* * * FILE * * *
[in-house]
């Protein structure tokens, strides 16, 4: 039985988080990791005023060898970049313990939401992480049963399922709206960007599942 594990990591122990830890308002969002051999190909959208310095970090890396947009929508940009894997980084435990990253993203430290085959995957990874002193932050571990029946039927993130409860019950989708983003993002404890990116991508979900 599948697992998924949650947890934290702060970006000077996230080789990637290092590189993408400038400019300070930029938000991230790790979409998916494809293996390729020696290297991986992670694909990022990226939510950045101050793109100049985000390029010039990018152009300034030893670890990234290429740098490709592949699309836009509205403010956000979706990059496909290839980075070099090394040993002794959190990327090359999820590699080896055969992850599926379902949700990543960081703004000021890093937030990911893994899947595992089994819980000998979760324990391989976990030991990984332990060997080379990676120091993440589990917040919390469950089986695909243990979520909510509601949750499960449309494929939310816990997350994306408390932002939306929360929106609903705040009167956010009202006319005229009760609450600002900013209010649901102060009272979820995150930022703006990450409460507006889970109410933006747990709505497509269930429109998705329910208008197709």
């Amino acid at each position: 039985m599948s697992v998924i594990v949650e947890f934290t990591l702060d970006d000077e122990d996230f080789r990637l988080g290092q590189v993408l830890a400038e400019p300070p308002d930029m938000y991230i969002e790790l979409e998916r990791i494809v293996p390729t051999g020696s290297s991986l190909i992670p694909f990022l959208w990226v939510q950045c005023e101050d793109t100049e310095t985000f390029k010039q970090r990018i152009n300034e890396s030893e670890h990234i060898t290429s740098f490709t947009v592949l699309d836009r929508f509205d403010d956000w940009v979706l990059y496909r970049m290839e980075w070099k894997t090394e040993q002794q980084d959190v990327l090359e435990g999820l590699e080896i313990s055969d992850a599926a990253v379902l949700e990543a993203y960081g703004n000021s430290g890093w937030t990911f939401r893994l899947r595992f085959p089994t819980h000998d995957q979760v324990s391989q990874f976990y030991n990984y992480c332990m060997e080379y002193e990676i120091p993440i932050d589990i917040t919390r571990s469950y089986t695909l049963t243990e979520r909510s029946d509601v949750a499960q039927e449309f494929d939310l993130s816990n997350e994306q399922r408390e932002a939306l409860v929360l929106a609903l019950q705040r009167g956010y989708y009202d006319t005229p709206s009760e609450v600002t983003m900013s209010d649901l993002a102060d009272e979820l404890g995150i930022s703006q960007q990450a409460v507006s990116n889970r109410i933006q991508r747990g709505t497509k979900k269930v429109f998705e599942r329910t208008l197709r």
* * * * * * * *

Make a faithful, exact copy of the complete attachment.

[in-house]
């Protein structure tokens, strides 16, 4: 039985988080990791005023060898970049313990939401992480049963399922709206960007599942 594990990591122990830890308002969002051999190909959208310095970090890396947009929508940009894997980084435990990253993203430290085959995957990874002193932050571990029946039927993130409860019950989708983003993002404890990116991508979900 599948697992998924949650947890934290702060970006000077996230080789990637290092590189993408400038400019300070930029938000991230790790979409998916494809293996390729020696290297991986992670694909990022990226939510950045101050793109100049985000390029010039990018152009300034030893670890990234290429740098490709592949699309836009509205403010956000979706990059496909290839980075070099090394040993002794959190990327090359999820590699080896055969992850599926379902949700990543960081703004000021890093937030990911893994899947595992089994819980000998979760324990391989976990030991990984332990060997080379990676120091993440589990917040919390469950089986695909243990979520909510509601949750499960449309494929939310816990997350994306408390932002939306929360929106609903705040009167956010009202006319005229009760609450600002900013209010649901102060009272979820995150930022703006990450409460507006889970109410933006747990709505497509269930429109998705329910208008197709």
């Amino acid at each position: 039985m599948s697992v998924i594990v949650e947890f934290t990591l702060d970006d000077e122990d996230f080789r990637l988080g290092q590189v993408l830890a400038e400019p300070p308002d930029m938000y991230i969002e790790l979409e998916r990791i494809v293996p390729t051999g020696s290297s991986l190909i992670p694909f990022l959208w990226v939510q950045c005023e101050d793109t100049e310095t985000f390029k010039q970090r990018i152009n300034e890396s030893e670890h990234i060898t290429s740098f490709t947009v592949l699309d836009r929508f509205d403010d956000w940009v979706l990059y496909r970049m290839e980075w070099k894997t090394e040993q002794q980084d959190v990327l090359e435990g999820l590699e080896i313990s055969d992850a599926a990253v379902l949700e990543a993203y960081g703004n000021s430290g890093w937030t990911f939401r893994l899947r595992f085959p089994t819980h000998d995957q979760v324990s391989q990874f976990y030991n990984y992480c332990m060997e080379y002193e990676i120091p993440i932050d589990i917040t919390r571990s469950y089986t695909l049963t243990e979520r909510s029946d509601v949750a499960q039927e449309f494929d939310l993130s816990n997350e994306q399922r408390e932002a939306l409860v929360l929106a609903l019950q705040r009167g956010y989708y009202d006319t005229p709206s009760e609450v600002t983003m900013s209010d649901l993002a102060d009272e979820l404890g995150i930022s703006q960007q990450a409460v507006s990116n889970r109410i933006q991508r747990g709505t497509k979900k269930v429109f998705e599942r329910t208008l197709r």